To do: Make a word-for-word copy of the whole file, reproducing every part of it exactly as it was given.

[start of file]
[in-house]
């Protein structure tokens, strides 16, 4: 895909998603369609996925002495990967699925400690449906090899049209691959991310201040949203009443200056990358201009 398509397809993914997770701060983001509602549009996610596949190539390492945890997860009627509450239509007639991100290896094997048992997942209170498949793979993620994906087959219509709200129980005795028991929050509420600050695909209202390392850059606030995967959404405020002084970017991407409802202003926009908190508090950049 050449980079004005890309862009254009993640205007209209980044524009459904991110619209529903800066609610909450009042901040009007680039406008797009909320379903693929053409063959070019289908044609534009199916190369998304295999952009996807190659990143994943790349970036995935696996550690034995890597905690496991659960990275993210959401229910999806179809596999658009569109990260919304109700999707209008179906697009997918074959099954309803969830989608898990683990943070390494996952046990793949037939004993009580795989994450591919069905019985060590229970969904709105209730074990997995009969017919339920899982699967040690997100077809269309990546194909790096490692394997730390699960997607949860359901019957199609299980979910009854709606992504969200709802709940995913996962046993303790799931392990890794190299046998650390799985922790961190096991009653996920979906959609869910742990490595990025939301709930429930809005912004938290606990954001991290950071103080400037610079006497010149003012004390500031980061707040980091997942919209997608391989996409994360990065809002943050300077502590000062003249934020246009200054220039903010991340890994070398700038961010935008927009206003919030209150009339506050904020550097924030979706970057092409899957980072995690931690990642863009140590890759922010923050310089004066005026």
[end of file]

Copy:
[in-house]
């Protein structure tokens, strides 16, 4: 895909998603369609996925002495990967699925400690449906090899049209691959991310201040949203009443200056990358201009 398509397809993914997770701060983001509602549009996610596949190539390492945890997860009627509450239509007639991100290896094997048992997942209170498949793979993620994906087959219509709200129980005795028991929050509420600050695909209202390392850059606030995967959404405020002084970017991407409802202003926009908190508090950049 050449980079004005890309862009254009993640205007209209980044524009459904991110619209529903800066609610909450009042901040009007680039406008797009909320379903693929053409063959070019289908044609534009199916190369998304295999952009996807190659990143994943790349970036995935696996550690034995890597905690496991659960990275993210959401229910999806179809596999658009569109990260919304109700999707209008179906697009997918074959099954309803969830989608898990683990943070390494996952046990793949037939004993009580795989994450591919069905019985060590229970969904709105209730074990997995009969017919339920899982699967040690997100077809269309990546194909790096490692394997730390699960997607949860359901019957199609299980979910009854709606992504969200709802709940995913996962046993303790799931392990890794190299046998650390799985922790961190096991009653996920979906959609869910742990490595990025939301709930429930809005912004938290606990954001991290950071103080400037610079006497010149003012004390500031980061707040980091997942919209997608391989996409994360990065809002943050300077502590000062003249934020246009200054220039903010991340890994070398700038961010935008927009206003919030209150009339506050904020550097924030979706970057092409899957980072995690931690990642863009140590890759922010923050310089004066005026």